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This article in SSSAJ

  1. Vol. 70 No. 1, p. 31-40
     
    Received: June 28, 2004
    Published: Jan, 2006


    * Corresponding author(s): teppen@msu.edu
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doi:10.2136/sssaj2004.0212

Hydration Energy Determines Isovalent Cation Exchange Selectivity by Clay Minerals

  1. Brian J. Teppen *a and
  2. David M. Millerb
  1. a Dep. of Crop and Soil Sciences and Environmental Science and Policy Program, 283 Plant and Soil Sciences Bldg., Michigan State University, East Lansing, MI 48824-1325
    b Dep. of Crop, Soil and Environmental Sciences, Univ. of Arkansas, Fayetteville, AR 72701

Abstract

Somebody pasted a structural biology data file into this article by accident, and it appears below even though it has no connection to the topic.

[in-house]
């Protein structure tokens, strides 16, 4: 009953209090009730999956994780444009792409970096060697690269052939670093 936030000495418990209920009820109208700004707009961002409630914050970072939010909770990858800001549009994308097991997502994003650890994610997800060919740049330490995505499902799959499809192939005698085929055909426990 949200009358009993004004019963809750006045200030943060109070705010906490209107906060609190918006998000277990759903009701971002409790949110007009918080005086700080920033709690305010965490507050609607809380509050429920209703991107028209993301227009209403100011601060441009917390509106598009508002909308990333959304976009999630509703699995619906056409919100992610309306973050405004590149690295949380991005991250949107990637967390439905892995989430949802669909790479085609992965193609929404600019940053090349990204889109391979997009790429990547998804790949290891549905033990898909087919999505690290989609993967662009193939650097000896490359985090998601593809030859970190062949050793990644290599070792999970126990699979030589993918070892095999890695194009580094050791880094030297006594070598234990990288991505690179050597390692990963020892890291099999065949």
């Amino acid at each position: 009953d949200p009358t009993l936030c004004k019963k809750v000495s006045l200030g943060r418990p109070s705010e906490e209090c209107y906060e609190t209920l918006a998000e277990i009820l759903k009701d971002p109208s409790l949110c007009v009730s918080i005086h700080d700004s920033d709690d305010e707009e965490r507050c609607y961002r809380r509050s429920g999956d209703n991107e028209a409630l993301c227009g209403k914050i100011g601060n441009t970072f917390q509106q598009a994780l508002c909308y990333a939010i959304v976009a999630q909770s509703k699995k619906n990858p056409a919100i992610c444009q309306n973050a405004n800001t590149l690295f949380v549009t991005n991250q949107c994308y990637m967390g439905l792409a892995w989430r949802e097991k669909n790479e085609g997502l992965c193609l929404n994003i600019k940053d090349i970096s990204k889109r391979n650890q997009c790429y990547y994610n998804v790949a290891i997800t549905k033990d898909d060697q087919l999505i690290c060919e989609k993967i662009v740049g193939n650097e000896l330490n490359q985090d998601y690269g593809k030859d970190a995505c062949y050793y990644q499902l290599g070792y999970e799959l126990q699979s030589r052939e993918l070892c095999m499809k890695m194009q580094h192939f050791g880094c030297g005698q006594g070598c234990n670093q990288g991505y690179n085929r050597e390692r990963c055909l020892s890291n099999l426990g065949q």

Cation exchange is one of the most venerable concepts in soil science, yet it needs rethinking. This paper presents an extremely simple conceptual framework for interpreting many observed trends in cation exchange. Taking the example of Cs-K exchange, the methods of computational molecular mechanics found that Cs-montmorillonite is considerably higher in energy than K-montmorillonite at constant water content, in agreement with inferences from a new thermodynamic cycle representation of cation exchange. Since montmorillonite selects Cs+ over K+ in real experiments, these results mean that alkali cation-exchange selectivity is controlled by selectivity of the solution phase for the more strongly hydrated cation. Thus the clay does not “select” for Cs+ over K+ in any positive sense and it may be more useful to consider cation exchange as a partitioning reaction: Given two cations of equal valence, the more weakly hydrated will tend to partition into the “subaqueous” smectite interlayer phase. This concept seems not only parsimonious, but also more accurate than other hypotheses for cation exchange selectivity that impute more favorable interactions between smectite surfaces and the selected cations; such theories err by ignoring energy changes in the solution phase. This simple partitioning concept rationally explains the alkali and alkaline earth selectivity sequences as well as the selectivities of smectites for organic cations over inorganic, for larger organic cations over smaller, and for organometallic complexes over the uncomplexed metal.

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